Performers in 'Breathe', one of the commissions for Unlimited (Image credit: Richard Jeffery)
Jamie Beddard, one of the artists behind ‘Breathe’, looks back on an international commission for Unlimited, a festival of new work by deaf and disabled artists, which took place at London’s Southbank Centre on 30 August – 9 September 2012.
They said they wanted ‘to be part of the opening of the Olympics’. And so, a story, journey and transformation was set in motion.
Our efforts culminated in ‘Breathe’, a collaboration between British and Brazilian artistic companies and artists Alex Bulmer, Dave Toole and myself.
The performance was part of the Battle of the Winds outdoor spectacular, staged on Weymouth beach to celebrate the opening of the Olympic sailing events on 28 July and screened in London at the close of Unlimited on 9 September.
All involved were touched and changed in some way: the six cross-art-form companies that collaborated, the 80 young people who took part, the numerous volunteers and stakeholders and the 12,000 who witnessed the final show.
This commission was supported by the British Council and included a trip to Brazil, as well as young people flying high above Weymouth beach, mass choreography, stunning and individually-designed costumes, specifically composed soundtrack and video backdrops, moments of high comedy and discovery, sleep-filled and sleepless nights, and a collective spirit and determination that kept the project going and growing.
The trip to Florianópolis, Brazil, to collaborate with fellow dancers in local companies APAE Floripa and Estação Dançar was one big highlight. A delegation of 15 — including the lead artists, five young people from Dorset performance companies Remix and Double Act, and support staff — had an experience and adventure that few of us are likely to forget.
There were logistical problems such as missing our connection at São Paulo and linguistic challenges communicating across languages and differing speech patterns. But we solved them all, and these ‘problems’ ended up adding texture and a host of memories to the overall experience.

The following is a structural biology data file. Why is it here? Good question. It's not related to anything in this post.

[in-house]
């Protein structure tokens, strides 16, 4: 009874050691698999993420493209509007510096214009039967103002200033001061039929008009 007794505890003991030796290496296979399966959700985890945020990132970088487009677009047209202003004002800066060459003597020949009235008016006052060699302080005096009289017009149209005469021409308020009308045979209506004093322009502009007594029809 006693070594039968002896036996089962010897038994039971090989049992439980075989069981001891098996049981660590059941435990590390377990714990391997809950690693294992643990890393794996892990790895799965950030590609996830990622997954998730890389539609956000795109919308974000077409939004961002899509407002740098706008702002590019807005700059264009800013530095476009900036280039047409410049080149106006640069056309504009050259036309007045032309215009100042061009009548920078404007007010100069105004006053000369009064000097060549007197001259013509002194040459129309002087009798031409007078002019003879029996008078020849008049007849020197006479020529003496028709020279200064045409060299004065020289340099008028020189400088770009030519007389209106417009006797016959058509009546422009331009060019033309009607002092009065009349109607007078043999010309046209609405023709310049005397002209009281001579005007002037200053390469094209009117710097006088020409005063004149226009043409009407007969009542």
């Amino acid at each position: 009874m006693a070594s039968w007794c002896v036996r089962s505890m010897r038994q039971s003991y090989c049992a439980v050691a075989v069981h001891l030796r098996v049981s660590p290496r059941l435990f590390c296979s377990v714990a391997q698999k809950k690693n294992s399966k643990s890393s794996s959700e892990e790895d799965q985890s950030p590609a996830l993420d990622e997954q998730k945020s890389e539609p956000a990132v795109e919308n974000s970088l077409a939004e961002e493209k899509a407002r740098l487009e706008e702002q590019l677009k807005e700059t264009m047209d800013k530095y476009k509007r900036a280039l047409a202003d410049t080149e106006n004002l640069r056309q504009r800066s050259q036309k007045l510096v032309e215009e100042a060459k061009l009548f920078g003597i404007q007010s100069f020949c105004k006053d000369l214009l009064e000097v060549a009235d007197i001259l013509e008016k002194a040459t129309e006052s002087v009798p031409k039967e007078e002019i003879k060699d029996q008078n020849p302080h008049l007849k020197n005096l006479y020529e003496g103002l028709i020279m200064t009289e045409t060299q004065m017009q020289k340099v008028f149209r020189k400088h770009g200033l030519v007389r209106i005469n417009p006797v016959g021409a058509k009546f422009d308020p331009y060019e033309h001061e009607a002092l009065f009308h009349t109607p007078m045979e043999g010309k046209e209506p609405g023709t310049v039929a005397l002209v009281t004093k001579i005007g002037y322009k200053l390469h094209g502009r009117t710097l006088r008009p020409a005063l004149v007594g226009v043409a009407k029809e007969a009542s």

Florianópolis is a beautiful island and the integrated dancers from Brazil were incredibly generous, disciplined and talented, bringing a beauty and vibrancy that transcended all barriers and eventually transferred to the beaches of Dorset.
After many Skype conversations and workshops, we had finally entered each other’s orbits, exchanging ideas and cultural understanding and forming an ensemble from which the creative shoots could grow.
The artistic collaboration and product worked on so many levels, and as director, I was incredibly proud of what we achieved. Underpinning the creativity was the opportunity to glimpse into other people’s lives and begin to understand the different set of experiences, circumstances and expectations prevalent in Brazil and the UK.
The specific question that kept arising was, and still is, ‘What does it mean to be disabled in these different cultures?”
We were incredibly fortunate to scratch the surface through ‘Breathe’, our trip to Florianópolis and the Brazilians’ return to the UK, and I sincerely hope these voyages of discovery can be a springboard for future exchange and enchantment!